You feel tired, overwhelmed and fearful for the last eight weeks of the year. It’s becoming increasingly difficult to concentrate on your life, exercise programme and work.
Many of us are thinking ahead to next year – and feeling even more overwhelmed and anxious.
This end-of-year syndrome is a reality, often characterised by exhaustion, especially during November and December, says Dr Hermann Liebenberg, a Centurion-based psychologist.
Remember that the pressure won’t last forever and that most people will have a break and a holiday in the not-too-distant future, he adds.
“But be prepared for the holidays as it isn’t unusual for people to get sick towards the end of the year,” he says.
This phenomenon is well-documented and is characterised by headaches, migraines, digestive problems and other conditions when people go from a high-pressure situation (work exhaustion) to a low-pressure rest period, Dr Liebenberg says.
It’s important not to try to fight the system (whether it’s work, school or university) by wanting to do less than usual, Dr Liebenberg warns. “The race of the year is completed only after you’ve done your best.”
Depend on your support systems and make sure you support others, he advises. By supporting others you make it possible for them to support you until the end of the year.
If you have to consult a doctor, psychiatrist or psychologist, make sure you make an appointment early as this time of year is busy for those in the health care sector. Consider what you’ve achieved this year and how much progress you’ve made. Often we deny the successes of a year and concentrate on the negatives and disappointments, which has an unfavourable effect on our psyches and emotional health. The choice of what you focus on often determines the mood you’ll be in when you take your well-deserved holiday. Be loving and kind to yourself. You can do this by focussing on three key areas: body, mind and spirit, says Dana Tadmor, a Cape Town-based counsellor.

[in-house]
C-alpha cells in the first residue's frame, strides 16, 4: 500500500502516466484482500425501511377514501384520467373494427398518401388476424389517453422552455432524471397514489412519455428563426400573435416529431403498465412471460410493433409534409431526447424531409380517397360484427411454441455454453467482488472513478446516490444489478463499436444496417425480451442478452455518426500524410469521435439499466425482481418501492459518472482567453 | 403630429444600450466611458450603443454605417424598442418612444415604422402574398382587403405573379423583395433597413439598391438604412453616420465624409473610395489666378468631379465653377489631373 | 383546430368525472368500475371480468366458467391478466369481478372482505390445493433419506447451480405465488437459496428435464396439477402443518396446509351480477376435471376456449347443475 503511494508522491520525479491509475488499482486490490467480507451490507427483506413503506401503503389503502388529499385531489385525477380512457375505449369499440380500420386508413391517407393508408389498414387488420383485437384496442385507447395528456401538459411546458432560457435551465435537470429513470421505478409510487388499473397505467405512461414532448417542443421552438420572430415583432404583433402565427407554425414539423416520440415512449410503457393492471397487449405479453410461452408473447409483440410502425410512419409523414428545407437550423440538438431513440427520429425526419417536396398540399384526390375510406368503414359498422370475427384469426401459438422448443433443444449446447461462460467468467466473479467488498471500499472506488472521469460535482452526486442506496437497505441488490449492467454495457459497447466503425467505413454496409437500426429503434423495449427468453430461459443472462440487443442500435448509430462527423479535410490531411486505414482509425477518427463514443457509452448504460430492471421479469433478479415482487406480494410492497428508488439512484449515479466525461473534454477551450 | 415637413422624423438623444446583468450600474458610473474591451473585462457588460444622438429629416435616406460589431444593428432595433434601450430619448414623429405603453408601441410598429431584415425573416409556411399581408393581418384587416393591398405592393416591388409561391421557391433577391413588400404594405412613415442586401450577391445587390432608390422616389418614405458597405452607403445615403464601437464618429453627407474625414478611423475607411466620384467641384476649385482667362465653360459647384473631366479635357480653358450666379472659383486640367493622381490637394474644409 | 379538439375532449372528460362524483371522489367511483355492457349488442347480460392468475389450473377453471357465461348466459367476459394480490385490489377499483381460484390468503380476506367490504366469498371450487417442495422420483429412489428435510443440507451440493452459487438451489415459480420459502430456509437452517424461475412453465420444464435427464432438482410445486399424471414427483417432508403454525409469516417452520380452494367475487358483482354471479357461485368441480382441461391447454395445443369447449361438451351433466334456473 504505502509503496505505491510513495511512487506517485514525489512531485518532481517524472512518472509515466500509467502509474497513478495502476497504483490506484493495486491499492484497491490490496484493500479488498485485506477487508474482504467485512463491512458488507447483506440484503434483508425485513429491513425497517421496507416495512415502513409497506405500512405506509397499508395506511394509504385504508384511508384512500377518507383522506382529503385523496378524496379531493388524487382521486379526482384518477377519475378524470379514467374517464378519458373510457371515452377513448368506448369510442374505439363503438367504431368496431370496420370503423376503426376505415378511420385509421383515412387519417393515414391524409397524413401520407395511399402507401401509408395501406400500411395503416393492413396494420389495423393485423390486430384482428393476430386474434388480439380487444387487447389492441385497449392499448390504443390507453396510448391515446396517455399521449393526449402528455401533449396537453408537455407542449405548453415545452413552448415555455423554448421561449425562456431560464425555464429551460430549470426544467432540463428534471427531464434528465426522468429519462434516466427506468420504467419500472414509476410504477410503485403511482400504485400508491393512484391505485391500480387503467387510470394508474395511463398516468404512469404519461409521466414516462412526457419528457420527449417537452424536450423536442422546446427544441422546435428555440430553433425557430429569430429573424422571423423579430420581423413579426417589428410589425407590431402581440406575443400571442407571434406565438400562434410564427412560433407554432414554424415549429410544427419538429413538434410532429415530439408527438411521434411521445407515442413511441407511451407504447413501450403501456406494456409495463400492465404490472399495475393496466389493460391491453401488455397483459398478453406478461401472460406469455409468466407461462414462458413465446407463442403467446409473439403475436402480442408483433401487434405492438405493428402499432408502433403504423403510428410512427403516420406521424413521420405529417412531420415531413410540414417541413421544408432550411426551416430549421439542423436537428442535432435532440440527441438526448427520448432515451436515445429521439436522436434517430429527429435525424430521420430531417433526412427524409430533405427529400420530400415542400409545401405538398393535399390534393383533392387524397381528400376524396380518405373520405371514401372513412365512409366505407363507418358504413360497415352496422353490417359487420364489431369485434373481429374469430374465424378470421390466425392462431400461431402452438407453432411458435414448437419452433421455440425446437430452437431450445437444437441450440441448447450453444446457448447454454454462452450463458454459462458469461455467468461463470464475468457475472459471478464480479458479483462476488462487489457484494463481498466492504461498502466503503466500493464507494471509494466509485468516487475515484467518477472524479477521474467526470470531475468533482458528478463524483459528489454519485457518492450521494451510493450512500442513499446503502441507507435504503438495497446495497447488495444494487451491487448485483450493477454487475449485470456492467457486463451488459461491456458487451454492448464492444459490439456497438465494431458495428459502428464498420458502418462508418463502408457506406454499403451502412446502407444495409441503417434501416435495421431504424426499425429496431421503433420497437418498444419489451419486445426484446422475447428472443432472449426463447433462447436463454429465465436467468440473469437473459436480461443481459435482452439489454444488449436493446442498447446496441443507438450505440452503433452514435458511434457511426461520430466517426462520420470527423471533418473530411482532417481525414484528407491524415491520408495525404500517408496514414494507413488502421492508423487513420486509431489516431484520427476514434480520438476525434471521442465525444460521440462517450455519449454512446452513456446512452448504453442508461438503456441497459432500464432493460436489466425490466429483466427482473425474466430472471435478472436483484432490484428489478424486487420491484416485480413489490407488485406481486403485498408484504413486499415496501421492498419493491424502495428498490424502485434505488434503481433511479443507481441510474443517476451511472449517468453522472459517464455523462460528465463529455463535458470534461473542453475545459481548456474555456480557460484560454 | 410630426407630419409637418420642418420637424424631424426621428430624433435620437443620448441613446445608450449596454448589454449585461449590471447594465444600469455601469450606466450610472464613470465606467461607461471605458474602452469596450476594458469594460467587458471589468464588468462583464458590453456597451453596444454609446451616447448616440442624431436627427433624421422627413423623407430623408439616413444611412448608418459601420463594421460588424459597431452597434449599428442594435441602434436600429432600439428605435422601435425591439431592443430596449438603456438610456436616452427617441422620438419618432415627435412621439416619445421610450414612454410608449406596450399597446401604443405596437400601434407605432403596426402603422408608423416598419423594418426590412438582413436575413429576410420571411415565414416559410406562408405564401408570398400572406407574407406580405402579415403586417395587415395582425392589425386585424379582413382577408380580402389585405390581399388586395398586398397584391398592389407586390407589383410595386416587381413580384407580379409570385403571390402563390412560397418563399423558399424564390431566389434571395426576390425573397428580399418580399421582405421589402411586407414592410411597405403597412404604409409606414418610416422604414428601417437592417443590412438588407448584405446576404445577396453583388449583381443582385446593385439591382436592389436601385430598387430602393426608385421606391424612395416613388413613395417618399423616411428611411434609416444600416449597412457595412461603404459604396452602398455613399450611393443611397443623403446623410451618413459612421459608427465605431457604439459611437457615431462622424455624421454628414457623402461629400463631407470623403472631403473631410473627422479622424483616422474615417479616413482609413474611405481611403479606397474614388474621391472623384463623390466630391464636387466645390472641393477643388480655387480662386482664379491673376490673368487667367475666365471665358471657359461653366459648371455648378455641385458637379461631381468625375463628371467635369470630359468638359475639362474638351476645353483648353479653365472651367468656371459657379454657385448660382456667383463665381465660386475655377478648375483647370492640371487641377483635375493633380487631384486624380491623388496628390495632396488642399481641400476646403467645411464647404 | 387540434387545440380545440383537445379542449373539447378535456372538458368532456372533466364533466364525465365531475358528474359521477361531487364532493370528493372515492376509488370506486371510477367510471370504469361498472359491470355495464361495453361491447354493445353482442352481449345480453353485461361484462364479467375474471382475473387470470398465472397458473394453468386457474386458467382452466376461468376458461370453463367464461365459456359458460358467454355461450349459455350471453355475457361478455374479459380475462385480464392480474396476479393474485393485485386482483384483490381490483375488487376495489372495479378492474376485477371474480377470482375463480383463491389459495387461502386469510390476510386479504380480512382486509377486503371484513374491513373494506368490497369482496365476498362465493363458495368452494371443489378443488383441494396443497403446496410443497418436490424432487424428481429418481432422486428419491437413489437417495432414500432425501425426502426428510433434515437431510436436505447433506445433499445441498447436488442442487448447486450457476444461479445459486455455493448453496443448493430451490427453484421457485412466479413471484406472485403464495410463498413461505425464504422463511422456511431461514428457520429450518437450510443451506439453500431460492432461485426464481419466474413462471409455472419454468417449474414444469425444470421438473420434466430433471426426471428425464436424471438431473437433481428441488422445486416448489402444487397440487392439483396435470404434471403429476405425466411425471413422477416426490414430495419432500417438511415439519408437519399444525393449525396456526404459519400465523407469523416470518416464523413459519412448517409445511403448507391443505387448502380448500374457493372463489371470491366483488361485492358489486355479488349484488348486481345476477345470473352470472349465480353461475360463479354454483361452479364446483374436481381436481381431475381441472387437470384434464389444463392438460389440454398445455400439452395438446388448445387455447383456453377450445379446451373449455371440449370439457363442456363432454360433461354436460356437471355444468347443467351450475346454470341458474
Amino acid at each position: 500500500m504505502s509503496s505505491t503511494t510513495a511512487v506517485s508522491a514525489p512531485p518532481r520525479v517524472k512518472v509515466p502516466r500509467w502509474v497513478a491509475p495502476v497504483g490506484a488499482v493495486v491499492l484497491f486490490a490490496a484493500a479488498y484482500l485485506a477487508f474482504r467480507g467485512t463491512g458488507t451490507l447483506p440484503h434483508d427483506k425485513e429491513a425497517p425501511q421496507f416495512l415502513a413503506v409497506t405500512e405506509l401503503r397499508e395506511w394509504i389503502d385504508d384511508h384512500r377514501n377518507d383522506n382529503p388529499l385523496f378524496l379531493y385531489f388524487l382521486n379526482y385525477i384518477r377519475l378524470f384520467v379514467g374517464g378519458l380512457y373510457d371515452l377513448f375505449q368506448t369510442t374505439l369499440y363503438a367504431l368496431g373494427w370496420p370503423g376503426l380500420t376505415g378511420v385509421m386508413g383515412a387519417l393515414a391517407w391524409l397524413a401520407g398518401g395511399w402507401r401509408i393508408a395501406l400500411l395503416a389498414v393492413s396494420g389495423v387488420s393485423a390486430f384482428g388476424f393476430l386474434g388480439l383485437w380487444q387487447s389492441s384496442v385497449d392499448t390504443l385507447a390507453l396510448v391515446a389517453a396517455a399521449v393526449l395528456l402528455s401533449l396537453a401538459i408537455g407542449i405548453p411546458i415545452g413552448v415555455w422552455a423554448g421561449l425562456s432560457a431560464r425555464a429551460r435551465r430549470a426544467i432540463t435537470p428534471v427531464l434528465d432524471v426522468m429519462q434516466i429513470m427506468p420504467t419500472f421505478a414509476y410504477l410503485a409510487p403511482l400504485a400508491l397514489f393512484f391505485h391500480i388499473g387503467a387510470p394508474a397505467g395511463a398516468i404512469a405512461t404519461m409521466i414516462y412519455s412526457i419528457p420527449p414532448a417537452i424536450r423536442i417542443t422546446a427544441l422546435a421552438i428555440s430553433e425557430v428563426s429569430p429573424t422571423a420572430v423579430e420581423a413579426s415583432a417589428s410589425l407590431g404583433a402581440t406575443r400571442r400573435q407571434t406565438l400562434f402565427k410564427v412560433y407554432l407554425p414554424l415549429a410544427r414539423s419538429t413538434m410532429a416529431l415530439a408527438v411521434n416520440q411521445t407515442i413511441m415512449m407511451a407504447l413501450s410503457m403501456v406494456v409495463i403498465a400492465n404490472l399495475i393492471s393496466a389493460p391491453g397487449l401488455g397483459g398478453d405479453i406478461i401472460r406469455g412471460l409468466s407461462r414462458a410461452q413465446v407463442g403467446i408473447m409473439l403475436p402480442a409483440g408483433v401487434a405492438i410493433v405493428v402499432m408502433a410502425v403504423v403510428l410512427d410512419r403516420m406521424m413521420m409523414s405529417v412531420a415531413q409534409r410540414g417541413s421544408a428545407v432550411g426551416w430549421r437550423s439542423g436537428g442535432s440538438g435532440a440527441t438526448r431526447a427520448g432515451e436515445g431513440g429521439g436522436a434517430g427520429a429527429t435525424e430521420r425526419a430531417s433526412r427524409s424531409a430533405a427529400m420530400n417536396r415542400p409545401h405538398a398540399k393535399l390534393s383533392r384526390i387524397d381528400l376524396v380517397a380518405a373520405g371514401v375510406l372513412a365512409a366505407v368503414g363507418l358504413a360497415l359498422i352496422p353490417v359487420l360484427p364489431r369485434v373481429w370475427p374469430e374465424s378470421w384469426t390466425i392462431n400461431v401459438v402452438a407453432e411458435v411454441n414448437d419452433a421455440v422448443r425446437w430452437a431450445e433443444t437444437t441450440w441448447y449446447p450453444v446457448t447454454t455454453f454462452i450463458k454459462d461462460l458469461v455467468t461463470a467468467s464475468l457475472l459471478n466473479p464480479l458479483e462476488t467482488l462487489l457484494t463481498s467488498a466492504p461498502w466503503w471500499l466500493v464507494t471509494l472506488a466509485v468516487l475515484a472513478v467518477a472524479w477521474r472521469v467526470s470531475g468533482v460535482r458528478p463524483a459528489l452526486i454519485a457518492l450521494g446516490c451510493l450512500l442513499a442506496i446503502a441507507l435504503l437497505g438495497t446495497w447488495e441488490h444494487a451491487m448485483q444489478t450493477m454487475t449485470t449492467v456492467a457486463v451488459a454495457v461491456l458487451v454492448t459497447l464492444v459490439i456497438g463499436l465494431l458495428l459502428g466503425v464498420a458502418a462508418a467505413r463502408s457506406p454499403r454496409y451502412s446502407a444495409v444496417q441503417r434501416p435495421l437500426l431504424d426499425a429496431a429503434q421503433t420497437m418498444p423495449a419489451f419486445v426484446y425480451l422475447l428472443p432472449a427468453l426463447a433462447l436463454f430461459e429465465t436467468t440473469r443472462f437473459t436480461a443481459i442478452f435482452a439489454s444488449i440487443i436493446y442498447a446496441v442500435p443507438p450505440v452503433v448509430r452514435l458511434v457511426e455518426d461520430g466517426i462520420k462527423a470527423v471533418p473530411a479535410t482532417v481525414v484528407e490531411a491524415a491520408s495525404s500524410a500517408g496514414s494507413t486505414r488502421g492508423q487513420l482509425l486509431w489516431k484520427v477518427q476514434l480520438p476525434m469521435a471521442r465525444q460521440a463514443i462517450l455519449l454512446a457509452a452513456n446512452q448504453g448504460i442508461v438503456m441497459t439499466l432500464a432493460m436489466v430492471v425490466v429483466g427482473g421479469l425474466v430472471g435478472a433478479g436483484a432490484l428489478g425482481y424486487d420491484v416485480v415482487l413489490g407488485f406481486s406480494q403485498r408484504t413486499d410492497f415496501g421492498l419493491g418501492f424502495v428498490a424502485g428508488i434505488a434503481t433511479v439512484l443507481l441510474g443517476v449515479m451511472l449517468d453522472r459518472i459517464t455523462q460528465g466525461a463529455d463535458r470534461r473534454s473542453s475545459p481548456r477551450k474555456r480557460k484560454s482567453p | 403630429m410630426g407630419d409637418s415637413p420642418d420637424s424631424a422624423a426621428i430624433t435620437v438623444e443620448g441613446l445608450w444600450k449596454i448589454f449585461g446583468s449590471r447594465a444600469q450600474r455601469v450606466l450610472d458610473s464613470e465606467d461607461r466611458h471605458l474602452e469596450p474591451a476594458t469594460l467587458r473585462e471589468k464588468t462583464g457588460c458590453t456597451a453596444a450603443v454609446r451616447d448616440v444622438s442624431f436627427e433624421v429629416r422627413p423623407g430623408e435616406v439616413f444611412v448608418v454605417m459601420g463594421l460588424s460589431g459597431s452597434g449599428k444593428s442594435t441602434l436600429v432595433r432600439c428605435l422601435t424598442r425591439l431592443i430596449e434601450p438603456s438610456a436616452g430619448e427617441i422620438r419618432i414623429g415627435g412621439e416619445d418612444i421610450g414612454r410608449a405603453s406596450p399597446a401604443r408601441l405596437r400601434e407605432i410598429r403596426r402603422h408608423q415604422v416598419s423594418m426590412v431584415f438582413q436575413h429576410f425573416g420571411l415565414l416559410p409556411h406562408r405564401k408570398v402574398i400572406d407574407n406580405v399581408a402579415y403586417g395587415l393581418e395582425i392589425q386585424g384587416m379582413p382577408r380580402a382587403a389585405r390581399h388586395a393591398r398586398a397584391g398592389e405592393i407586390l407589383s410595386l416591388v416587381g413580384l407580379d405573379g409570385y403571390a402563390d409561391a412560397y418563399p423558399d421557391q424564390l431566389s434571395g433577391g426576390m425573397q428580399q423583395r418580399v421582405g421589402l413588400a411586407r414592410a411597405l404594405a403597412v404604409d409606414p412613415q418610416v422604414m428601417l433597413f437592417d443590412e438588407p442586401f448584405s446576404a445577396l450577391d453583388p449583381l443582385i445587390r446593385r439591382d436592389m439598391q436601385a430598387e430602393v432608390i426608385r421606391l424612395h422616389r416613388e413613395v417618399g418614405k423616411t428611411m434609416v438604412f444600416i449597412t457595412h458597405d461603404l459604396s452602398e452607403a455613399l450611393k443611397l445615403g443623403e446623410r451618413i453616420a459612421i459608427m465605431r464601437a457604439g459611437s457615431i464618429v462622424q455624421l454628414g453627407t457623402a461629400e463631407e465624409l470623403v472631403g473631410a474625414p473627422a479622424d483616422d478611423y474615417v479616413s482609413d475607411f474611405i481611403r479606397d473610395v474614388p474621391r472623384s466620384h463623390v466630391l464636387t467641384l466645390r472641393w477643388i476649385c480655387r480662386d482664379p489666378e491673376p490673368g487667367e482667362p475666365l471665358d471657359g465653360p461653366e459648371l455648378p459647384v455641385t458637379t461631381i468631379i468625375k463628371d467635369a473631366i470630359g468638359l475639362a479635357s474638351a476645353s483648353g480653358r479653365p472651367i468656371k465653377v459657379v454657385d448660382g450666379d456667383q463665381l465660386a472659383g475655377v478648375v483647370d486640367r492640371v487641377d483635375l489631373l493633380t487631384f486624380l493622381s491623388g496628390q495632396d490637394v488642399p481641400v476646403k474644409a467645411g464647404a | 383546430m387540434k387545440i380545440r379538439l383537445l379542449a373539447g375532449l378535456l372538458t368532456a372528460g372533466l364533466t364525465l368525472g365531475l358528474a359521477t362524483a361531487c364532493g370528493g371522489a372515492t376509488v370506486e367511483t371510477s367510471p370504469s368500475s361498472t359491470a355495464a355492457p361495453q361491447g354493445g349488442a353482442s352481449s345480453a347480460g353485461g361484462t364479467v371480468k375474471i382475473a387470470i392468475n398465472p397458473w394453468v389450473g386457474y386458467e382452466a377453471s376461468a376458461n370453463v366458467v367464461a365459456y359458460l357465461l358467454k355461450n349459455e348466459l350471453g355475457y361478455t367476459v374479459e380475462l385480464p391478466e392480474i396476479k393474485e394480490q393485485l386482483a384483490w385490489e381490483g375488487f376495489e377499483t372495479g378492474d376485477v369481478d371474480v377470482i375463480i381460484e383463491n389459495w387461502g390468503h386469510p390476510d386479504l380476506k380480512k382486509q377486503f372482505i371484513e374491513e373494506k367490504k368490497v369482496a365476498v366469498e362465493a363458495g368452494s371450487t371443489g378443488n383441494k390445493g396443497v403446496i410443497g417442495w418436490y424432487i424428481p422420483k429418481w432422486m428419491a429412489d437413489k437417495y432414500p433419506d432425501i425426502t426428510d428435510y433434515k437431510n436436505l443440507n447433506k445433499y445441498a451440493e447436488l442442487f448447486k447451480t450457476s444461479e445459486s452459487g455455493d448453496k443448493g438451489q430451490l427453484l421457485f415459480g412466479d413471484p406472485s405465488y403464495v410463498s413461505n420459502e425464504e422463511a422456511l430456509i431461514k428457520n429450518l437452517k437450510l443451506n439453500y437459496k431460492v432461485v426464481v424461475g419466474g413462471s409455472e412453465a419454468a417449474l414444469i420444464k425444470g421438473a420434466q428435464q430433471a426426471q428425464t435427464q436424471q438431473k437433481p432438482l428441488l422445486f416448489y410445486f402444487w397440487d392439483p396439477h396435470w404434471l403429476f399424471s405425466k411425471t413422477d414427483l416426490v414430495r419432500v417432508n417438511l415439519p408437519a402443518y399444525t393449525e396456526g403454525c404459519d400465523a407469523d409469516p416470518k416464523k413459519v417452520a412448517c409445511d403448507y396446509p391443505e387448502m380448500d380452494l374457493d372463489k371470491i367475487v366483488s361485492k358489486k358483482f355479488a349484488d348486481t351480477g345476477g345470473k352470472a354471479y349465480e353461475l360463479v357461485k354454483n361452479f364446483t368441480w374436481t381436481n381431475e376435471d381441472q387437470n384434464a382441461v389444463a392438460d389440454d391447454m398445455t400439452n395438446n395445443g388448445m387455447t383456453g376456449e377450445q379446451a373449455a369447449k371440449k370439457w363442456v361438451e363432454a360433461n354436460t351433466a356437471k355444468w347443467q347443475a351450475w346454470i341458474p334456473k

- Take regular exercise and enjoyable walks on the beachfront or in the mountains. Remember to enjoy your exercise, as it shouldn't be a chore.
- Eat healthily as this keeps your energy levels up and your mind focused. Don't beat yourself over the occasional chocolate or treat.
- Drink enough fluids ( at least 1,5 litres of water a day).
- Get enough sleep (at least 7 hours a night), and try go to sleep at the same time every night.
- Avoid drinking too much alcohol and caffeine. Smoking and drugs go without saying. Recovering from a binge is exhausting and wastes precious time. Be wary of office Christmas parties.
- At work, do as much as you can so that you don't have to stress about it over the weekends or at night.
- Work regular working hours and try not exceed nine hours a day.
- Take a lunch hour as this will assist in making you more productive during the second half of the day.
- Address issues with work colleagues, friends, partners and family as resentments are severely damaging to your mindset.
- Prioritise your work, family and social expectations.
- Make a list of the five most important tasks that you would like to complete by the end of the year and tick them off one by one.
- Take one day at a time and don’t worry about tomorrow or next year while you’re working on tasks for today.
- Approach the festive season with realistic expectations regarding your finances and family responsibilities.
- Set appropriate boundaries with work colleagues, family and friends. By doing this you will avoid becoming angry, resentful and having feelings of being disrespected. If you don’t set boundaries regarding money, time or energy you must share between everyone, they will set the boundaries for you.
- Spice up your sex life. Be adventurous with your partner.
- Find time to quieten your mind. Yoga and meditation are great ways to achieve this.
- Appreciate the beauty that surrounds you. Take a walk in the park, swim in the sea or climb a mountain.
- Be generous to those less fortunate than you, spend time with the aged or help out in an animal shelter.
- Reconnect with an “old” friend you haven't spoken with in a long time.
- Try live in the present and enjoy each day.